Using the passage as a jumping-off point, I remember expressing an idea that came to my mind: “Being released from the bondage of sin, we are now free to humble ourselves and serve one another. Although the external circumstances would suggest a different reaction, we are free to love when before we were tied to serve only our own passions and interests.”
Little did I know, however, that what was then theoretical would become suddenly very concrete.
As we were leaving the city after the meeting, we had stopped at a stop sign and were beginning to continue when, unseen by us, a motorcycle carrying 3 teenagers attempted cross in front of us. They struck the front of the truck and fell against the curb of the opposite corner. All three weren’t wearing helmets.
Immediately, I got out of the truck to tell the boys to stay where they were. Soon, those that lived near the scene were out of their houses, and before long, the police and ambulance arrived. Those that were hurt were taken to the hospital, while we were escorted to the police station where I was detained for 33 hours, first at the station, and later at the Public Ministry building in Mérida.
Now, in the US, when an accident occurs, rarely does a person go to jail, but in Mexico, when there is doubt about payment, the person who causes the accident is detained for 48 hours until the situation is settled. If it is not settled in 48 hours, the driver goes to jail. Unfortunately, although we had Mexican Car Insurance it took the adjuster one hour to reach the scene, and it wasn’t until later that night that the lawyer arrived in order to begin the process to post bond so that I would be released.
Nevertheless, being placed in detention didn’t mean that I had been placed on a shelf. The words that I had spoken just hours before came back to me during my time alone. So I prayed. I prayed for the injured boys. I prayed for Kelly and the kids, and I prayed that God would use me. I knew that, even though I had been detained by the authorities, I was free to serve.In Mérida, I was made to wait in a room with three benches and an air conditioner that had seen its best days perhaps 10 years ago, but I was not alone. It “just so happened” that, there with me in the “waiting room” was a man who we’ll call José. He had arrived the day before, having crashed his car while driving drunk on his way home from work on the other side of the peninsula, but that wasn’t the whole story. He was also a prodigal son.
He had once had a vibrant relationship with the Lord and had been an active member of the Christian community, but his work had isolated him, and in his isolation his bad choices multiplied. The crash was the end of a slippery slope that had left more than his car in a wreck, but sometimes it takes hitting bottom before we begin to look up.
José told me his story, and I told him mine, but I didn’t end it with the story of the accident. I told him that although God hadn’t caused my accident, that my meeting with him was certainly more than coincidental. I told him of the Father that welcomes home all who return to Him, and I invited him to start the journey back. We prayed, and in that detention center, we felt the presence of God. We knew that even though it seemed that our immediate future was out of our hands, we knew the hands that held our eternity.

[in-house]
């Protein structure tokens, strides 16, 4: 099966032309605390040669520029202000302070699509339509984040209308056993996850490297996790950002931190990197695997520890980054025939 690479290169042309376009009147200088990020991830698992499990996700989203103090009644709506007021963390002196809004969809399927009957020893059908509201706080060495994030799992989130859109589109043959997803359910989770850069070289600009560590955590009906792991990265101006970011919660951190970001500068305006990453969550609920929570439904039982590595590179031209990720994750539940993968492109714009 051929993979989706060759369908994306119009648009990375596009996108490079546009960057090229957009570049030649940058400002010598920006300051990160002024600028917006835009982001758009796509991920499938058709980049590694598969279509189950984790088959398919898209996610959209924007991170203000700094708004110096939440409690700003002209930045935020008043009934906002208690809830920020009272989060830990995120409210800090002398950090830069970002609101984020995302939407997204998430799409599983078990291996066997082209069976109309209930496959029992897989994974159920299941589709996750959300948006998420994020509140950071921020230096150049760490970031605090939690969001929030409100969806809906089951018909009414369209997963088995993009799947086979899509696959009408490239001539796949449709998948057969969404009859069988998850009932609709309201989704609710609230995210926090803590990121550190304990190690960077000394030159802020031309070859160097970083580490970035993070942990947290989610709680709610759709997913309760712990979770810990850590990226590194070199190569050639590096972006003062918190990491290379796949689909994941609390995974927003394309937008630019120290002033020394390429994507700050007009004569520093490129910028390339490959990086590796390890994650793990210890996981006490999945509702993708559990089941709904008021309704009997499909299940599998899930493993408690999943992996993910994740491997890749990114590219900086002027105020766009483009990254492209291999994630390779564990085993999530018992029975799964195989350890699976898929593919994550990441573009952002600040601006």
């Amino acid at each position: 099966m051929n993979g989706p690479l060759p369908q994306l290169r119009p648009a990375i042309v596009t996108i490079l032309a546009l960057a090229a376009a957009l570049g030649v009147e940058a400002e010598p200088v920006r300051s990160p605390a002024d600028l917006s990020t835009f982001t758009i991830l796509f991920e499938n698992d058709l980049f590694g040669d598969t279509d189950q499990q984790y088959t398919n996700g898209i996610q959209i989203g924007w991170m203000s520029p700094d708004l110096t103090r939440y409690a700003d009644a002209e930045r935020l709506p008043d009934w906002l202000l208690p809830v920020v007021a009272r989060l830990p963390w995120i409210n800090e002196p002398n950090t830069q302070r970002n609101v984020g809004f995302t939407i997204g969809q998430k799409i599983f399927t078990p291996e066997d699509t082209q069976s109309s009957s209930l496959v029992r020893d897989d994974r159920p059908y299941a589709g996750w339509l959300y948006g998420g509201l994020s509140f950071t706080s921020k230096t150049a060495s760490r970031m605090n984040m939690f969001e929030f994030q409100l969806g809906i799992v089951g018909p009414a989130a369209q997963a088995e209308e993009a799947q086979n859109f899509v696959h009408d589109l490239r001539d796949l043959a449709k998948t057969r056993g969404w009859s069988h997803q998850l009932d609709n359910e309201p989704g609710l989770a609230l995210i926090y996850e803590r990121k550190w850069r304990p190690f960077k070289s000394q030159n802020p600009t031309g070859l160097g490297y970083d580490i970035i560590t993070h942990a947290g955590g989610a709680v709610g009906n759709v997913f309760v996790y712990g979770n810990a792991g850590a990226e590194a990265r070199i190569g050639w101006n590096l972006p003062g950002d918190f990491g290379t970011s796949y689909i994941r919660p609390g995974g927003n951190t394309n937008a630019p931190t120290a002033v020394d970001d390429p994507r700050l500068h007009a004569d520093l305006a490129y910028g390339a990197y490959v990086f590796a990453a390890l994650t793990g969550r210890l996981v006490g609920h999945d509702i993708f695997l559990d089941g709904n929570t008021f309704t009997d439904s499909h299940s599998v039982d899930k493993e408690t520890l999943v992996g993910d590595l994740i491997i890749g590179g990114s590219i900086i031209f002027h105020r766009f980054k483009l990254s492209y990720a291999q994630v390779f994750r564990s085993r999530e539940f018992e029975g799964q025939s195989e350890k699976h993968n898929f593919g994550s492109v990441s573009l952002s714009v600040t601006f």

José wasn’t the only one in the room with me. There were two youth who had been detained for driving drunk, and two others who were in the middle of a dispute between their respective insurance companies. While we waited for news about our situation, we formed a community: we talked about our families and our faith, we shared everything from the food that was brought to us to the floor that we slept on, but what filled me with the most joy was our last moments together.
When word came that was to be released, I asked if they would mind that I prayed. Given permission, we all bowed our heads and I began. I prayed for their safety and the resolution of their situations. I prayed for their families and their future, but, most of all, I prayed that each one of them might know Jesus, the only one who, in whatever situation, can set us free.
As I walked out of that room and into Kelly’s arms, I was thankful to be reunited with my family. I was thankful for the beginning of the resolution of circumstances surrounding our accident, but I wasn’t thankful for being set free. Instead, I was thankful for being taught the true meaning of freedom–that, no matter what the circumstances say, Christ has set me free, free to follow Him and free to serve others in the hope they they too will taste the freedom that I have been privileged to
In wrapping up this lengthy post, I want you to know that we are well. Although the accident has certainly left a mark on us, with God’s strength we are returning to “normal life” here on the mission field. We have definitely been the beneficiaries of the blessing of the Body of Christ in action through it all. From the prayers of the saints to the selfless help of our church friends and district officials, we have been cared for throughout this entire situation. Blessings on all of you who have been a part of this comfort that we have received.
Furthermore, it has been reported that all who were injured will make a full recovery. They have received the medical attention necessary and are now receiving spiritual care on behalf of the local A/G congregation. It is my prayer that this temporary setback will serve to redirect their lives toward a relationship with the one who can guide them through their eternity.
As for José, we were released together and are planning to get together soon to celebrate our freedom, freedom that God redefined for us in the middle of our captivity.
Photo of the Public Ministry building from Yucatan Living.com. You can read about their experience here: http://www.yucatanliving.com/yucatan-survivor/yucatan-license-plates.htm